Artemis I Mission. Credit: NASA

The United States needs to return to a unified national mission, based on the truly Promethean idea of mankind, scientific and technological progress, and creativity. The United States has not seen a return mission to the surface of the Moon in over fifty years, since the landing of the Apollo 17 mission in 1972. When President Trump entered the White House, he set forth the bold vision of the Artemis program, calling for sending the first woman and next man to the Moon for the first time in over 50 years. The Artemis program brought in commercial companies and international partners to work with NASA in collaboration towards building out America's permanent Lunar presence. Through resource utilization on the Moon, Artemis will build a platform for future settlements on the Moon and eventually Mars. As with all manned space missions, the direct benefits to all of humanity will be enormous–up to and including producing fusion power from the Moon’s Helium-3.

President Trump was not the first President to put forth a program to return America to the Moon, but he was the first in a very long time to understand that it was going to take the best of our skill and talent. He understood that we had to have this grand economic driver in place to build our national industry and make America a manufacturing superpower again.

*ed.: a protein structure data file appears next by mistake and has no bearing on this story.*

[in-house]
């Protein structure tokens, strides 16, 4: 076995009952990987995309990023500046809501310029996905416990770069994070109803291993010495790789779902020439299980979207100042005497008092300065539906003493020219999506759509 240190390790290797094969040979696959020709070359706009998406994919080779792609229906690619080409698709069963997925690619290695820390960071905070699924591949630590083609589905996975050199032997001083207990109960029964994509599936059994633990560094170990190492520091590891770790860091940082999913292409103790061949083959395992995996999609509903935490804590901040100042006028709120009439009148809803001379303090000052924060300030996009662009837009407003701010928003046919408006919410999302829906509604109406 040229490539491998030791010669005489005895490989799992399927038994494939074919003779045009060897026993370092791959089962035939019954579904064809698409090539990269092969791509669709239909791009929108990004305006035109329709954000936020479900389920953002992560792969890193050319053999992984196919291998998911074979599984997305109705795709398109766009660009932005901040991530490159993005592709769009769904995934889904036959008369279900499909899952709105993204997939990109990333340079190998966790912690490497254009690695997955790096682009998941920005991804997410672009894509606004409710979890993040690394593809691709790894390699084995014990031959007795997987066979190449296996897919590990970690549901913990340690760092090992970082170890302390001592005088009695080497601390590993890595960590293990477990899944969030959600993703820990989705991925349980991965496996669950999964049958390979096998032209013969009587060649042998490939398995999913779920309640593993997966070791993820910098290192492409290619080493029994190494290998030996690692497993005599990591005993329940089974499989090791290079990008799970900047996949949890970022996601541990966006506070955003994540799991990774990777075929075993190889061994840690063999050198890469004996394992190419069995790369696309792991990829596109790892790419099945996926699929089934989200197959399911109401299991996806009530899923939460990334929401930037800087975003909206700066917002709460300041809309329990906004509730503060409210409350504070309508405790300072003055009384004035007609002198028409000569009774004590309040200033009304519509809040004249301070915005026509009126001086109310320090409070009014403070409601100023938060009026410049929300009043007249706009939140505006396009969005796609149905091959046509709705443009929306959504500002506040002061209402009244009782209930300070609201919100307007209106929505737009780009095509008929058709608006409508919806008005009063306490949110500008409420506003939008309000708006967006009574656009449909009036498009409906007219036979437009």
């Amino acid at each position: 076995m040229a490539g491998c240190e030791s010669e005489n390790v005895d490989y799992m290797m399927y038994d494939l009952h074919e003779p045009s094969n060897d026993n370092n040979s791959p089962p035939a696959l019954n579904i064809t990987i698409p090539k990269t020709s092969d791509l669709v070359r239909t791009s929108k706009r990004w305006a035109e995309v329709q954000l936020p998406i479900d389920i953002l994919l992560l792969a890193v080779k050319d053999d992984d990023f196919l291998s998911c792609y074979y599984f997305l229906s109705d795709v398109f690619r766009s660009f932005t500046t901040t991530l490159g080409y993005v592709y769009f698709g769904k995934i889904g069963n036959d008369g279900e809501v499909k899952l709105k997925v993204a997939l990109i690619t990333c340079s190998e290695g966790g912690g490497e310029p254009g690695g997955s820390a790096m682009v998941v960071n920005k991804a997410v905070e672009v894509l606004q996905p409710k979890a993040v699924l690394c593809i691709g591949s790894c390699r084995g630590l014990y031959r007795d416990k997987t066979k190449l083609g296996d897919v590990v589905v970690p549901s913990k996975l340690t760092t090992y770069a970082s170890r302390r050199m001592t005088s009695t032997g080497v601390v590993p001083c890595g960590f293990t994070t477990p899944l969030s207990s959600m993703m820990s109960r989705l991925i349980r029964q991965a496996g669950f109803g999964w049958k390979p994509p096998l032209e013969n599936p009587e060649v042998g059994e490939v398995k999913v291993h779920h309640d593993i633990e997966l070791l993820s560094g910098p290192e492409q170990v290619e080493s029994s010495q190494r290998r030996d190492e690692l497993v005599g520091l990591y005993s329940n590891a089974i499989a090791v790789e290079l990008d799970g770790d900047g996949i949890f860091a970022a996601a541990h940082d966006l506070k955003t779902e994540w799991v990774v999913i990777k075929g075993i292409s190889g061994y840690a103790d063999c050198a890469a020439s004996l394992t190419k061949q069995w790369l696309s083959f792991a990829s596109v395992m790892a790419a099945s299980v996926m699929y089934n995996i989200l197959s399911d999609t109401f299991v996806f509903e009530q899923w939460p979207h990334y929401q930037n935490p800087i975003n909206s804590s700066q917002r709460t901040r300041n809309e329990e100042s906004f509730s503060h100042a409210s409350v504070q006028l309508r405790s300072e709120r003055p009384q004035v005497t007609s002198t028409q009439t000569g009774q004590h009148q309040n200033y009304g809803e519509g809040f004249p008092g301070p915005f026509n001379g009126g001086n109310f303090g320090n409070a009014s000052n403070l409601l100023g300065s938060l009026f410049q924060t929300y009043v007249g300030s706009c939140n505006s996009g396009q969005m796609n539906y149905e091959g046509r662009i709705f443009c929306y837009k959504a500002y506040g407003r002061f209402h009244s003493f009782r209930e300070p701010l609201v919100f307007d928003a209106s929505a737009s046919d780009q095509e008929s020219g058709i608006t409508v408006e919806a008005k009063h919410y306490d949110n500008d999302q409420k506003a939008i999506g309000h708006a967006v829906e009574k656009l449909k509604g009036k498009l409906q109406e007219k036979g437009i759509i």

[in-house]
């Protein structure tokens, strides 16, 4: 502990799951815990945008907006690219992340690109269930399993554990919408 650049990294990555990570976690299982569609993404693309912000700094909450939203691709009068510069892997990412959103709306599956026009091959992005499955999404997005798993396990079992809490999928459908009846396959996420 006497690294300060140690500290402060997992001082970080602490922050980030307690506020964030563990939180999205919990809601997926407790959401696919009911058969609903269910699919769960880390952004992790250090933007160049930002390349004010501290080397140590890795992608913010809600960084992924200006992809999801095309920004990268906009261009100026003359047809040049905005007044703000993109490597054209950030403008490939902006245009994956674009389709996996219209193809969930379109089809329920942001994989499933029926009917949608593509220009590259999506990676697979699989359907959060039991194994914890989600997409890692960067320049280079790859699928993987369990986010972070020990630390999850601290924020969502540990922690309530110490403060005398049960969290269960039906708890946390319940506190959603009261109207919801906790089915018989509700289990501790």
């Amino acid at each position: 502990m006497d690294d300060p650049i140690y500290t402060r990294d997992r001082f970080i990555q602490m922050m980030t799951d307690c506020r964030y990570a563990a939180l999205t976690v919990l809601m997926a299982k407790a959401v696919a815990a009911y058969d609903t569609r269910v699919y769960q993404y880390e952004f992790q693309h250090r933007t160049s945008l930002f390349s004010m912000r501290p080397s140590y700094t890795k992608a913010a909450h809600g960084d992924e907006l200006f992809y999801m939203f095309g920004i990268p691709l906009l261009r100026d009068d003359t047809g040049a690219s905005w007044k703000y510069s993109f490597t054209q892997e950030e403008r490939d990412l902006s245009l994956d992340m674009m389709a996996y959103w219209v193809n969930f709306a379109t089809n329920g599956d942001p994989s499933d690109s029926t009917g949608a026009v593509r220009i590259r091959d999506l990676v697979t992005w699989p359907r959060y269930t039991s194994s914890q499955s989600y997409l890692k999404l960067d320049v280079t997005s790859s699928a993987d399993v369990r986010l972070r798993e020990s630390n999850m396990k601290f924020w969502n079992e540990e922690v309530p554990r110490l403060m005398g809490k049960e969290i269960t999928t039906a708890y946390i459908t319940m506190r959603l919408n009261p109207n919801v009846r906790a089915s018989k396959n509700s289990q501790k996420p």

Since the removal of President Trump from office, the program has not been the same. The Biden/Harris administration has set back the Artemis program tremendously. But as much as I would love to put all the blame on the senile Avatar Joe BIden, and his insane focus on climate change and gender identity politics, Congressional leaders also share a lot of the blame. Many in Congress are prioritizing insane endless wars, and open borders to illegals over building up our manufacturing and industry. Democrats have openly opposed and perverted the Artemis Program simply to prevent Trump from “having a win.” And both parties look for monetary shortcuts when it comes to funding our space program, even though it is critical to the economic and scientific progress of our nation. Such shortsightedness inevitably leads to economic disaster, and technical problems with the program itself.

Not only this, but people are always saying whatever NASA can't do, leave it to the private sector. I'm all for bringing in the private sector, but companies are failing because they are depending on funding from Special Purpose Acquisition Companies (SPACs) in a collapsing and rigged system that prioritizes war and short term speculative investments, not long term technological growth. Many of the companies awarded funding under NASA’s Commercial Lunar Service Program (CLPS), such as Intuitive Machines, are dependent upon capital brought in by SPACs, but just aren’t securing the funding needed.